Sydney, Australia -- Australia's new prime minister, Julia Gillard, said Thursday that she had respect for the leadership of her predecessor, Kevin Rudd, but moved to replace him because "I came to the view that the government was losing its way."
The 48-year-old lawyer made her remarks after the Labor Party caucus declared vacant the positions of leader and deputy leader and then chose Gillard to take the helm, ending Rudd's two and a half years as prime minister.
The party also chose Wayne Swan, who served as treasurer of Rudd's government, to serve as deputy.
Gillard offered praise for Rudd, but said she had chosen to oppose him "to make sure this government got back on track."
Gillard said she would call for a general election "in coming months," but did not specify when.
Gillard said she was aware that the move makes her the nation's first woman in that position, "and maybe the first redhead," but added, "I didn't set out to crash my head on any glass ceilings; I set out to keep my feet on the floor."
Gillard said she would work to harness wind and solar energy and to pursue putting a price on carbon emissions, but said she would not address the latter goal -- which her predecessor had been unable to achieve -- until after a general election. "First, we will need to establish a common consensus for action," she said.
Gillard said she would also pursue increasing taxes on mining companies, another issue that had stirred controversy and fierce opposition from the industry. "Australians are entitled to a fairer share of our inheritance of the mineral wealth that lies in our grounds," she said.
But the recent uncertainty over mining taxes must end, she said, and invited the powerful mining industry to negotiate. "I am opening the government's door to the mining industry, and I ask that, in return, the mining industry throws open its mind."
Gillard said she would immediately end government advertisements on the matter and called on the industry "as a show of good faith and mutual respect" to end its.
Gillard worked her way through the ranks of the union movement, which is at the heart of the Australian Labor Party. She was largely seen as an effective and loyal deputy.
"Julia's unique, hard-working, passionate, driven by noble ideals and wants to do good things for the country," John Gillard told 7 Network Australia about his daughter.
Born in Wales, she moved with her parents to Australia when she was a child. After studying law, she was elected to the House of Representatives for Lalor, Victoria in 1998, 2001, 2004 and 2007 prior to joining Rudd as deputy prime minister.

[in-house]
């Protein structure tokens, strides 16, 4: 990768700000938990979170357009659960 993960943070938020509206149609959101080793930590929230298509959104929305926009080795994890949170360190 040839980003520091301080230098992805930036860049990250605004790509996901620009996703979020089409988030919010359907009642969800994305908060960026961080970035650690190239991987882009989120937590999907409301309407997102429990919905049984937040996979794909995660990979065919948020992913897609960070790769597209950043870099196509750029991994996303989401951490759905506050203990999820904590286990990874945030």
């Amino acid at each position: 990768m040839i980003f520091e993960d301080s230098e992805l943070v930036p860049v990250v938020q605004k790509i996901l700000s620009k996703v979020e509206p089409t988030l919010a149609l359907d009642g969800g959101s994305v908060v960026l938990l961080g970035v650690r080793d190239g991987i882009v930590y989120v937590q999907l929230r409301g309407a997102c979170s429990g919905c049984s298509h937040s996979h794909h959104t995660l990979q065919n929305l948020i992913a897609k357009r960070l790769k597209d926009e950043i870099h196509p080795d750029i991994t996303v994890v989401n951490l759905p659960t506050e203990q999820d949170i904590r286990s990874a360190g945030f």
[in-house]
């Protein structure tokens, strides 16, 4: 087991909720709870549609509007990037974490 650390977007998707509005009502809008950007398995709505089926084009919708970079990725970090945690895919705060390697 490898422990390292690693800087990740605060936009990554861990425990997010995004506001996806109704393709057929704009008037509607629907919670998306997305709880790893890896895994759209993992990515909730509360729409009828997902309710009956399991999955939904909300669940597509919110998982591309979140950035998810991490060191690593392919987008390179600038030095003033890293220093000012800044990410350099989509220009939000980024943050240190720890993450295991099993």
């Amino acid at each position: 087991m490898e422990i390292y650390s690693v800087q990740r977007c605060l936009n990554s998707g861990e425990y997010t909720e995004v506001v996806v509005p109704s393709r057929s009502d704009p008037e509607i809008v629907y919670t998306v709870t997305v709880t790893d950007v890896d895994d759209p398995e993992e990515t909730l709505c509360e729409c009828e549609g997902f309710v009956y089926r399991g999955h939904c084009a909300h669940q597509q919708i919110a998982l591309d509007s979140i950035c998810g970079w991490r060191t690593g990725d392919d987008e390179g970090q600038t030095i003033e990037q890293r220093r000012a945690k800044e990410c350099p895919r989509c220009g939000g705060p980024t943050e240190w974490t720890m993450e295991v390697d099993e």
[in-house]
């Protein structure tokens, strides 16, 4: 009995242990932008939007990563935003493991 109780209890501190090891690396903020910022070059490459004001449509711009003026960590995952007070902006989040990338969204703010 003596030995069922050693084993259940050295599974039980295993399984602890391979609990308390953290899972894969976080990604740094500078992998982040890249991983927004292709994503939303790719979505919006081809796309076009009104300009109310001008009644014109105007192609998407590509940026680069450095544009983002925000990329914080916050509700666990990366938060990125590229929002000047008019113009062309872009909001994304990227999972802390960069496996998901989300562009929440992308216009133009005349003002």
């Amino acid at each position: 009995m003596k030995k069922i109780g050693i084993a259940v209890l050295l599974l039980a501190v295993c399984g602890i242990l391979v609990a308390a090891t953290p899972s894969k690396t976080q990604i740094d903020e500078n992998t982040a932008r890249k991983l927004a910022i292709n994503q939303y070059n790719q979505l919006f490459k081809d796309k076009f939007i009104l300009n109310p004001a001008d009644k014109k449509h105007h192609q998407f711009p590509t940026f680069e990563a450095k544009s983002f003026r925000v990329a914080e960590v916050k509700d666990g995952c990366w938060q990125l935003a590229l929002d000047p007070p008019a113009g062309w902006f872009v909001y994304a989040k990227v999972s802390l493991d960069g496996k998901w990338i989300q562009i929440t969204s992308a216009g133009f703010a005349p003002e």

The fast-paced changes appeared to have shocked Rudd. "I've given it my absolute all," he told reporters, his family by his side. "I'm proud of the achievements that we've delivered."
Speaking haltingly, occasionally stopping to regain his composure, he said he was proud of his accomplishments on the economy, altering the health care system, improving education, cutting homelessness, boosting organ donations and increasing pensioners' incomes.
He noted that his efforts on carbon emissions failed, and called on Gillard "to pass a carbon-pollution reduction scheme within this Parliament -- the one that follows, I mean -- so that we can make a real difference to climate change."
Rudd added, "What I'm less proud of is the fact that I've now blubbered."
Rudd said that he would work to ensure the re-election of the Labor government. "They're a good team led by a good prime minister," he said, then hastened to add, "I meant Julia, not me. Because I'm still the prime minister, I think, for another quarter of an hour."
The Mandarin-speaking career diplomat won his party's leadership in 2006 and won a landslide victory over the government of conservative John Howard in 2007.
He won plaudits for managing Australia through the worldwide economic turmoil of recent years, making it the only member of the Organization for Economic Cooperation and Development to steer clear of recession during the downturn.
This year he backed an emissions trading scheme that he trumpeted as a major moral issue.
But when Parliament failed to support his plan, he backed off and his popularity began to erode. He then tried to implement a tax on miner profits, but met resistance from the industry and from Australians who said he was attacking the industry that underpins the nation's economy.
Rudd's inability to push through those programs led many among his party to question his ability to lead the government into the next election, which is expected to be held this year. And his alliance with the United States in the war in Afghanistan -- where five Australian soldiers died this month -- won him little support at home.
CNN's Stan Grant contributed to this story from Sydney